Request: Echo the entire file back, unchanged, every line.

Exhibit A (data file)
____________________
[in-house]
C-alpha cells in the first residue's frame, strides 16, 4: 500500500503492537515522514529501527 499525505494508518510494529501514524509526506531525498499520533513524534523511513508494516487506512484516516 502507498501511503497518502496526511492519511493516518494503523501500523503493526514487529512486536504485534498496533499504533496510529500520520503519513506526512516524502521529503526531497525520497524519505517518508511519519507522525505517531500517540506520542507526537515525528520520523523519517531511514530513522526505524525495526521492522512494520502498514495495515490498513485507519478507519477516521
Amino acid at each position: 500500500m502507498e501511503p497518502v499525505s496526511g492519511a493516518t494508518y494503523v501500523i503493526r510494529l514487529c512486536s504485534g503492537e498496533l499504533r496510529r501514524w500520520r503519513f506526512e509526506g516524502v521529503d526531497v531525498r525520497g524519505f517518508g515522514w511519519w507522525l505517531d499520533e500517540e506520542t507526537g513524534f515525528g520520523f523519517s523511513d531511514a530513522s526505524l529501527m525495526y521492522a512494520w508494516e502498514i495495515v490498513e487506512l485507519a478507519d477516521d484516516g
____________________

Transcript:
[in-house]
C-alpha cells in the first residue's frame, strides 16, 4: 500500500503492537515522514529501527 499525505494508518510494529501514524509526506531525498499520533513524534523511513508494516487506512484516516 502507498501511503497518502496526511492519511493516518494503523501500523503493526514487529512486536504485534498496533499504533496510529500520520503519513506526512516524502521529503526531497525520497524519505517518508511519519507522525505517531500517540506520542507526537515525528520520523523519517531511514530513522526505524525495526521492522512494520502498514495495515490498513485507519478507519477516521
Amino acid at each position: 500500500m502507498e501511503p497518502v499525505s496526511g492519511a493516518t494508518y494503523v501500523i503493526r510494529l514487529c512486536s504485534g503492537e498496533l499504533r496510529r501514524w500520520r503519513f506526512e509526506g516524502v521529503d526531497v531525498r525520497g524519505f517518508g515522514w511519519w507522525l505517531d499520533e500517540e506520542t507526537g513524534f515525528g520520523f523519517s523511513d531511514a530513522s526505524l529501527m525495526y521492522a512494520w508494516e502498514i495495515v490498513e487506512l485507519a478507519d477516521d484516516g